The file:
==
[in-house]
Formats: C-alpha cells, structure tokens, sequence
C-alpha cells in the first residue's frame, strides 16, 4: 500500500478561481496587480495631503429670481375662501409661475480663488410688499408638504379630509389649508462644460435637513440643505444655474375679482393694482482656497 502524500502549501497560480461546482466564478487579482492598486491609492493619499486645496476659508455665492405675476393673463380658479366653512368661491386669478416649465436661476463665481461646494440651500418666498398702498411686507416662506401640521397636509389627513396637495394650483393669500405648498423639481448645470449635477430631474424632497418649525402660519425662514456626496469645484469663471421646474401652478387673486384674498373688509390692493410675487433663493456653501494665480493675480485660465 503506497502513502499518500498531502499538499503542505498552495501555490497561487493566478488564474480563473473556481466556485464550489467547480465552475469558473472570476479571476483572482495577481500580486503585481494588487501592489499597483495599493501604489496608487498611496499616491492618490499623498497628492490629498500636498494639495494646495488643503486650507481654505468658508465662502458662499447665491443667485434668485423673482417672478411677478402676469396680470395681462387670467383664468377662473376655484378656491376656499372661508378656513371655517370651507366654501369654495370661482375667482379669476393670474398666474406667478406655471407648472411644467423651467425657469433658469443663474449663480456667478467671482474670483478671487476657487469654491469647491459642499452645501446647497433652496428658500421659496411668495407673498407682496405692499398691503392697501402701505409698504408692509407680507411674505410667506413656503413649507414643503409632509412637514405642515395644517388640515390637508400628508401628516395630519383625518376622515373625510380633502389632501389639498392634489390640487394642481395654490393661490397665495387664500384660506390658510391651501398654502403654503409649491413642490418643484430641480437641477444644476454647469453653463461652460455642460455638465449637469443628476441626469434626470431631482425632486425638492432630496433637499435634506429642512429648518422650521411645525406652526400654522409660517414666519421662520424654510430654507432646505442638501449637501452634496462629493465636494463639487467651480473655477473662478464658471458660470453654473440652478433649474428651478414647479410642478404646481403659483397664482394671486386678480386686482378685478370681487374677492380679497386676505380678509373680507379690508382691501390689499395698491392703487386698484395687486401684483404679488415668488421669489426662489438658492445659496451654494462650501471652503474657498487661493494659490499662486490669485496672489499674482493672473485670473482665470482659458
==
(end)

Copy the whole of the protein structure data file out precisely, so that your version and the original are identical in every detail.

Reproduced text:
[in-house]
Formats: C-alpha cells, structure tokens, sequence
C-alpha cells in the first residue's frame, strides 16, 4: 500500500478561481496587480495631503429670481375662501409661475480663488410688499408638504379630509389649508462644460435637513440643505444655474375679482393694482482656497 502524500502549501497560480461546482466564478487579482492598486491609492493619499486645496476659508455665492405675476393673463380658479366653512368661491386669478416649465436661476463665481461646494440651500418666498398702498411686507416662506401640521397636509389627513396637495394650483393669500405648498423639481448645470449635477430631474424632497418649525402660519425662514456626496469645484469663471421646474401652478387673486384674498373688509390692493410675487433663493456653501494665480493675480485660465 503506497502513502499518500498531502499538499503542505498552495501555490497561487493566478488564474480563473473556481466556485464550489467547480465552475469558473472570476479571476483572482495577481500580486503585481494588487501592489499597483495599493501604489496608487498611496499616491492618490499623498497628492490629498500636498494639495494646495488643503486650507481654505468658508465662502458662499447665491443667485434668485423673482417672478411677478402676469396680470395681462387670467383664468377662473376655484378656491376656499372661508378656513371655517370651507366654501369654495370661482375667482379669476393670474398666474406667478406655471407648472411644467423651467425657469433658469443663474449663480456667478467671482474670483478671487476657487469654491469647491459642499452645501446647497433652496428658500421659496411668495407673498407682496405692499398691503392697501402701505409698504408692509407680507411674505410667506413656503413649507414643503409632509412637514405642515395644517388640515390637508400628508401628516395630519383625518376622515373625510380633502389632501389639498392634489390640487394642481395654490393661490397665495387664500384660506390658510391651501398654502403654503409649491413642490418643484430641480437641477444644476454647469453653463461652460455642460455638465449637469443628476441626469434626470431631482425632486425638492432630496433637499435634506429642512429648518422650521411645525406652526400654522409660517414666519421662520424654510430654507432646505442638501449637501452634496462629493465636494463639487467651480473655477473662478464658471458660470453654473440652478433649474428651478414647479410642478404646481403659483397664482394671486386678480386686482378685478370681487374677492380679497386676505380678509373680507379690508382691501390689499395698491392703487386698484395687486401684483404679488415668488421669489426662489438658492445659496451654494462650501471652503474657498487661493494659490499662486490669485496672489499674482493672473485670473482665470482659458